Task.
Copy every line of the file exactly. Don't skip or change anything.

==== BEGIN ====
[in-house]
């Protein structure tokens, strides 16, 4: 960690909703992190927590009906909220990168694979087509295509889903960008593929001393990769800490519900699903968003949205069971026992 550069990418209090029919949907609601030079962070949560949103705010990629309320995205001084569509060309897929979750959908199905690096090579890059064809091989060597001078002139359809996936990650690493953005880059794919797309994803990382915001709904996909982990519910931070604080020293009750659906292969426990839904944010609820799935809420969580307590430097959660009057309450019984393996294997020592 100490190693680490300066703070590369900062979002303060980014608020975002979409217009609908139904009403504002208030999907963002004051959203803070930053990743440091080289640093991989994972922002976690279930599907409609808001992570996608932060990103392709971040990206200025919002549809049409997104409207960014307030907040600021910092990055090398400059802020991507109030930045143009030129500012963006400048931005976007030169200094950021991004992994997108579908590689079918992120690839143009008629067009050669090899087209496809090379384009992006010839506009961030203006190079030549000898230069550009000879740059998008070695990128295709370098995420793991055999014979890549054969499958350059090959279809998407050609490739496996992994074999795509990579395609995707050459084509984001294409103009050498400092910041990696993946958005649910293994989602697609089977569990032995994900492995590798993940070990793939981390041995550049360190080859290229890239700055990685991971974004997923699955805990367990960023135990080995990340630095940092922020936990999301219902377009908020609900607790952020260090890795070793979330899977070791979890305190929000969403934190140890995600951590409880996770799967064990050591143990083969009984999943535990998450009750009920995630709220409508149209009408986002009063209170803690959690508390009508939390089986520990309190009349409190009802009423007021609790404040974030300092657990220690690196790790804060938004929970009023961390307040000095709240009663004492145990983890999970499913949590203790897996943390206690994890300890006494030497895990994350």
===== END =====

[in-house]
């Protein structure tokens, strides 16, 4: 960690909703992190927590009906909220990168694979087509295509889903960008593929001393990769800490519900699903968003949205069971026992 550069990418209090029919949907609601030079962070949560949103705010990629309320995205001084569509060309897929979750959908199905690096090579890059064809091989060597001078002139359809996936990650690493953005880059794919797309994803990382915001709904996909982990519910931070604080020293009750659906292969426990839904944010609820799935809420969580307590430097959660009057309450019984393996294997020592 100490190693680490300066703070590369900062979002303060980014608020975002979409217009609908139904009403504002208030999907963002004051959203803070930053990743440091080289640093991989994972922002976690279930599907409609808001992570996608932060990103392709971040990206200025919002549809049409997104409207960014307030907040600021910092990055090398400059802020991507109030930045143009030129500012963006400048931005976007030169200094950021991004992994997108579908590689079918992120690839143009008629067009050669090899087209496809090379384009992006010839506009961030203006190079030549000898230069550009000879740059998008070695990128295709370098995420793991055999014979890549054969499958350059090959279809998407050609490739496996992994074999795509990579395609995707050459084509984001294409103009050498400092910041990696993946958005649910293994989602697609089977569990032995994900492995590798993940070990793939981390041995550049360190080859290229890239700055990685991971974004997923699955805990367990960023135990080995990340630095940092922020936990999301219902377009908020609900607790952020260090890795070793979330899977070791979890305190929000969403934190140890995600951590409880996770799967064990050591143990083969009984999943535990998450009750009920995630709220409508149209009408986002009063209170803690959690508390009508939390089986520990309190009349409190009802009423007021609790404040974030300092657990220690690196790790804060938004929970009023961390307040000095709240009663004492145990983890999970499913949590203790897996943390206690994890300890006494030497895990994350």